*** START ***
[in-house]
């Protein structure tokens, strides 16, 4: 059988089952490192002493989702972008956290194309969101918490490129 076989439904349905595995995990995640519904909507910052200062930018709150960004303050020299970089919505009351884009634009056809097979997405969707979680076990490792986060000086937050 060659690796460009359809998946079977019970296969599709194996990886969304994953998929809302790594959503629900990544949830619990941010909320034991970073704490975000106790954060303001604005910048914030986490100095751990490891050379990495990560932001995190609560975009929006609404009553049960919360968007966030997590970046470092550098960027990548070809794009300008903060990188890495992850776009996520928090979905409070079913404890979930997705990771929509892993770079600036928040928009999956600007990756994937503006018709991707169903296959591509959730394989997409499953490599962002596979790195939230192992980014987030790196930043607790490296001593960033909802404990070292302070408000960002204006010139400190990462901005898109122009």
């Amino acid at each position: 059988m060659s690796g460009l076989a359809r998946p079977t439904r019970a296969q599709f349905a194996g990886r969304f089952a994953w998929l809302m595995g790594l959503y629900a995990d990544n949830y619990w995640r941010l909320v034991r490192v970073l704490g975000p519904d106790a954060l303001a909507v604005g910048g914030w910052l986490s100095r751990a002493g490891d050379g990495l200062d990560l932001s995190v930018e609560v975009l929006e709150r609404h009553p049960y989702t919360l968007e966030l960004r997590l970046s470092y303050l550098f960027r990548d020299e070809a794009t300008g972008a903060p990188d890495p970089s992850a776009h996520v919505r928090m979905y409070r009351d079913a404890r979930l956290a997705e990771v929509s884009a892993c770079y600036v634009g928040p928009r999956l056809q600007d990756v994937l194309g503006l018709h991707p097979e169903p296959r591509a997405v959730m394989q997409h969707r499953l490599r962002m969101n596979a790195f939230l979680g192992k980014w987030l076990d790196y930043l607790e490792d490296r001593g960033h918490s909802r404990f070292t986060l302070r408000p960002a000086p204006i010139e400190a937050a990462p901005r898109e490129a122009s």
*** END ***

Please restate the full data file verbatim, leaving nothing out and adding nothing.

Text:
[in-house]
């Protein structure tokens, strides 16, 4: 059988089952490192002493989702972008956290194309969101918490490129 076989439904349905595995995990995640519904909507910052200062930018709150960004303050020299970089919505009351884009634009056809097979997405969707979680076990490792986060000086937050 060659690796460009359809998946079977019970296969599709194996990886969304994953998929809302790594959503629900990544949830619990941010909320034991970073704490975000106790954060303001604005910048914030986490100095751990490891050379990495990560932001995190609560975009929006609404009553049960919360968007966030997590970046470092550098960027990548070809794009300008903060990188890495992850776009996520928090979905409070079913404890979930997705990771929509892993770079600036928040928009999956600007990756994937503006018709991707169903296959591509959730394989997409499953490599962002596979790195939230192992980014987030790196930043607790490296001593960033909802404990070292302070408000960002204006010139400190990462901005898109122009």
């Amino acid at each position: 059988m060659s690796g460009l076989a359809r998946p079977t439904r019970a296969q599709f349905a194996g990886r969304f089952a994953w998929l809302m595995g790594l959503y629900a995990d990544n949830y619990w995640r941010l909320v034991r490192v970073l704490g975000p519904d106790a954060l303001a909507v604005g910048g914030w910052l986490s100095r751990a002493g490891d050379g990495l200062d990560l932001s995190v930018e609560v975009l929006e709150r609404h009553p049960y989702t919360l968007e966030l960004r997590l970046s470092y303050l550098f960027r990548d020299e070809a794009t300008g972008a903060p990188d890495p970089s992850a776009h996520v919505r928090m979905y409070r009351d079913a404890r979930l956290a997705e990771v929509s884009a892993c770079y600036v634009g928040p928009r999956l056809q600007d990756v994937l194309g503006l018709h991707p097979e169903p296959r591509a997405v959730m394989q997409h969707r499953l490599r962002m969101n596979a790195f939230l979680g192992k980014w987030l076990d790196y930043l607790e490792d490296r001593g960033h918490s909802r404990f070292t986060l302070r408000p960002a000086p204006i010139e400190a937050a990462p901005r898109e490129a122009s």